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Ten ways to strengthen democracy around the world

This article highlights ten examples of how a better functioning democracy and greater inclusion are being created in different parts of the world.


Jenna Lähdemäki-Pekkinen

Specialist (on extended leave), Foresight

Aune Sanz

Demos Helsinki


The ten examples in this article were collected from The Next Era Augmenting Democracy workshop in Norway. In mid-September, the workshop examined interesting projects or initiatives in the field of democracy and participation.

See the ten examples below (and take a look at the ten initiatives in the field of democracy and participation, assembled in London this spring).

1. Refugee Project Maastricht, the Netherlands

In February 2015 a group of Maastricht students started The Refugee Project Maastricht with the aim of building bridges between new immigrants from war zones, students and local residents. The project aims to unite Maastricht’s residents and asylum seekers to create a space where people can meet, make friends and get to know each other’s ways of thinking and beliefs.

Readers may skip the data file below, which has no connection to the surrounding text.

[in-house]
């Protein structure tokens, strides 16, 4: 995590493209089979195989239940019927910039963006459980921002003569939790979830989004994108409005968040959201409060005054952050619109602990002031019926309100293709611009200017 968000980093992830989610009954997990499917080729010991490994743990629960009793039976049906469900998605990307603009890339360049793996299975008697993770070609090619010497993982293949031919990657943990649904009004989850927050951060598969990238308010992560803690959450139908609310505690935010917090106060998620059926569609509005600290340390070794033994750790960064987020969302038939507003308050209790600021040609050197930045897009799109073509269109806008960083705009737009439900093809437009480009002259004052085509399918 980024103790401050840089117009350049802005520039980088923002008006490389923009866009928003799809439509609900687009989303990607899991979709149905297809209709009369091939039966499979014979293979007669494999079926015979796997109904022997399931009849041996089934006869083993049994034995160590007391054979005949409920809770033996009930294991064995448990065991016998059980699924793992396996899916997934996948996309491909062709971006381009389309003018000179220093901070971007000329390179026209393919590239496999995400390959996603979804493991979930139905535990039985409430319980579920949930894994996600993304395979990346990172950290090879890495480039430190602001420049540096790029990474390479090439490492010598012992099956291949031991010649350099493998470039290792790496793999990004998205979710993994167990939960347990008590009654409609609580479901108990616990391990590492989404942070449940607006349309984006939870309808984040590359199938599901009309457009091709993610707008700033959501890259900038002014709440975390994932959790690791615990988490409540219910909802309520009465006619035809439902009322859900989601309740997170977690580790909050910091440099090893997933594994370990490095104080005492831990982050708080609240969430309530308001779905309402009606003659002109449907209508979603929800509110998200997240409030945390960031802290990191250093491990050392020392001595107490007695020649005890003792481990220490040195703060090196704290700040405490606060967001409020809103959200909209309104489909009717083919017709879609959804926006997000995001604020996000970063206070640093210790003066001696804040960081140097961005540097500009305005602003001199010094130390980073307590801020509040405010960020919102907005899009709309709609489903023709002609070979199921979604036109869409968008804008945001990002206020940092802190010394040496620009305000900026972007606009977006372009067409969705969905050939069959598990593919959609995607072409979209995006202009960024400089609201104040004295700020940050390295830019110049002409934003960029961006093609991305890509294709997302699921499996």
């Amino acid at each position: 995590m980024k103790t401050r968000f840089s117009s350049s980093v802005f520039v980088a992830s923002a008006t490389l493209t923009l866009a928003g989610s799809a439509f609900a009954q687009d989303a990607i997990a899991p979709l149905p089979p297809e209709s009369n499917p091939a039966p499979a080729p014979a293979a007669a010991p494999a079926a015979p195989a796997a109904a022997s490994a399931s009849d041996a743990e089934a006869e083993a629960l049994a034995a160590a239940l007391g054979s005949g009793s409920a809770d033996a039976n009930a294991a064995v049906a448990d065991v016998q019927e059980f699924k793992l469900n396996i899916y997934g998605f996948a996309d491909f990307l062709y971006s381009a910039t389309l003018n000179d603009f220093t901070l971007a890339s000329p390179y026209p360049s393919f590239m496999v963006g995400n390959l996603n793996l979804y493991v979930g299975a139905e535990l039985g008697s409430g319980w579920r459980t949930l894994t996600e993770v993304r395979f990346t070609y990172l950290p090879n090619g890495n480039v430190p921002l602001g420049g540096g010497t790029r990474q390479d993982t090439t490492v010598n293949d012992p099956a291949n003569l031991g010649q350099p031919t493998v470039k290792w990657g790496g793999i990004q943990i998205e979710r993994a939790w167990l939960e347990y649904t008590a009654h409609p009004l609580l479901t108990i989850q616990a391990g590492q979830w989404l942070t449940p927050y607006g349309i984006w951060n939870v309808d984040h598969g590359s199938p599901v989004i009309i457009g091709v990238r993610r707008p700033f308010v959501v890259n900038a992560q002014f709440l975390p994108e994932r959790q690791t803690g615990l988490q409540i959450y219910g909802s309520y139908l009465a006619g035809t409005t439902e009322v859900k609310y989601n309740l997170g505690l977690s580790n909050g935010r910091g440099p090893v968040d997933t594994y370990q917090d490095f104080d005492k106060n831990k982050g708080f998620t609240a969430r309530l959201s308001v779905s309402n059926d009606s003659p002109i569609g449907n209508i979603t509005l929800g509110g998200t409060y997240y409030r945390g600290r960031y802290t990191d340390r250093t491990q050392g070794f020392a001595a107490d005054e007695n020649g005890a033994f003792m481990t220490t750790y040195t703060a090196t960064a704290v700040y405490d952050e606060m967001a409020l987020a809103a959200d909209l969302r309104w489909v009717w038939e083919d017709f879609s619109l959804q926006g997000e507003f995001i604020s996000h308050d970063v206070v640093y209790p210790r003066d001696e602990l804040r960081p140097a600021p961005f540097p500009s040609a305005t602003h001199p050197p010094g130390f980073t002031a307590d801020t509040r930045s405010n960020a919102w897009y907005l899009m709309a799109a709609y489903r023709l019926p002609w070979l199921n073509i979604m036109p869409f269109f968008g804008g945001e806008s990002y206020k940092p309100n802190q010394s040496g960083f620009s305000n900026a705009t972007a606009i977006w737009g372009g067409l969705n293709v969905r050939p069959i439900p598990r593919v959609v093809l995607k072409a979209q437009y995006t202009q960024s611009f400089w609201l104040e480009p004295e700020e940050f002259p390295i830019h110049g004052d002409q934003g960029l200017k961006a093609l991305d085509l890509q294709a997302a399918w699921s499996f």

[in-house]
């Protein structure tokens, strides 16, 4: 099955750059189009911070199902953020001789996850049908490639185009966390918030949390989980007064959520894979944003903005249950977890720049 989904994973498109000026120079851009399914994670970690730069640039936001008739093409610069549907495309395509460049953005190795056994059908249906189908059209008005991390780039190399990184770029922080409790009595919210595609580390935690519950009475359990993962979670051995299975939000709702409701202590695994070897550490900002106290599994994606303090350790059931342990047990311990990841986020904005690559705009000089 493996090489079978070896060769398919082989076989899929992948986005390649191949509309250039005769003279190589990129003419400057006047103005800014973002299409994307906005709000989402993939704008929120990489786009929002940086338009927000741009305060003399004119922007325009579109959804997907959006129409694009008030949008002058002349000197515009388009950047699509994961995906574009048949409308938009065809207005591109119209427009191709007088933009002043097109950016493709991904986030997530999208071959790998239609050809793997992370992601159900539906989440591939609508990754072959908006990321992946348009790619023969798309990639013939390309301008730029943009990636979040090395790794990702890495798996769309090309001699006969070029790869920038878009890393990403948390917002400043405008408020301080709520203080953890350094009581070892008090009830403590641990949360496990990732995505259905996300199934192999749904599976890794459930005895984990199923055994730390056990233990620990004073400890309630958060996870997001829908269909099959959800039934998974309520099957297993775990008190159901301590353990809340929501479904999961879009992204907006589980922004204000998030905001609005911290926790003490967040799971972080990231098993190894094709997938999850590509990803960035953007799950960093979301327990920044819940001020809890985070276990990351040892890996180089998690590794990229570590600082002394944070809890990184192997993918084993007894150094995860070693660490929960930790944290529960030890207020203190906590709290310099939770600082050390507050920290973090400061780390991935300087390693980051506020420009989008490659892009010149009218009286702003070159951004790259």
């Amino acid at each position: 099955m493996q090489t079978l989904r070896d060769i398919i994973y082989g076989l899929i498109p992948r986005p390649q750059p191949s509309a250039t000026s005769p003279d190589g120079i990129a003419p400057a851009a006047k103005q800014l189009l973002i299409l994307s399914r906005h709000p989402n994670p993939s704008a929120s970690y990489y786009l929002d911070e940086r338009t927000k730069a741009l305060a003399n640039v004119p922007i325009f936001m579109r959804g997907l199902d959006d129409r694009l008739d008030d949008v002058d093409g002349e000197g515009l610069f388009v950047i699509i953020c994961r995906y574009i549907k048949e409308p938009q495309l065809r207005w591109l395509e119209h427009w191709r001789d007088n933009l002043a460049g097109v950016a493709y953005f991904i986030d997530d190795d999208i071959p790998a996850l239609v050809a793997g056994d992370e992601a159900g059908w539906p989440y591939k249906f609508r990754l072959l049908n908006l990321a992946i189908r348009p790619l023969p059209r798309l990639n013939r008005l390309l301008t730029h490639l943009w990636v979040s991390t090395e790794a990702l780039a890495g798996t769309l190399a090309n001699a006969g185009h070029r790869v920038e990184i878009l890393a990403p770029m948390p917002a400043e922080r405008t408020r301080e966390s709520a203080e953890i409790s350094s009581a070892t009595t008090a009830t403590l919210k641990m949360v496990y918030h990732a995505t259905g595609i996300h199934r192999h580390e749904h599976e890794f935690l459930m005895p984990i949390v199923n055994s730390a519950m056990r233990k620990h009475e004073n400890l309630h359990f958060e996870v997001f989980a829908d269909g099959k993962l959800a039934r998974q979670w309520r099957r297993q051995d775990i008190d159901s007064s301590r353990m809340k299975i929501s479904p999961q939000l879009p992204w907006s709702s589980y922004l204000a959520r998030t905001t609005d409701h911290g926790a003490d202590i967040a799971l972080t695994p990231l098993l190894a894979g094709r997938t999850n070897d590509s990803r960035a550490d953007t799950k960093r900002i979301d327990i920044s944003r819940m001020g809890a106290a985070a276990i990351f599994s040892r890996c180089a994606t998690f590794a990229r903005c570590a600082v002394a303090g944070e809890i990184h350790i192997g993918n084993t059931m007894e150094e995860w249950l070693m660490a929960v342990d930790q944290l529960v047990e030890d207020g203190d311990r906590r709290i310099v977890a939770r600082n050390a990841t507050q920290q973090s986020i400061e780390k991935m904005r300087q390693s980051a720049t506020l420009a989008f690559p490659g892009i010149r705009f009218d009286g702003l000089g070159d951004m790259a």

The project tries to avoid using the word “help”, because the organisers believe that this deepens the rift between asylum seekers and locals. The approach is based on creating a common understanding and solidarity, as well as learning from different cultures. In practice, activities include language learning, sports and music events.

Making new acquaintances and friends is not enough to improve the situation of asylum seekers, but it is an important part of the whole, according to the project leaders. Dispelling prejudices on both sides is essential for achieving harmonious co-existence. The project leaders endeavour to ensure that local vocabulary, behaviour and attitudes are changing in a direction in which asylum seekers are seen as equal human beings with whom one can live a good life as part of the same community or society.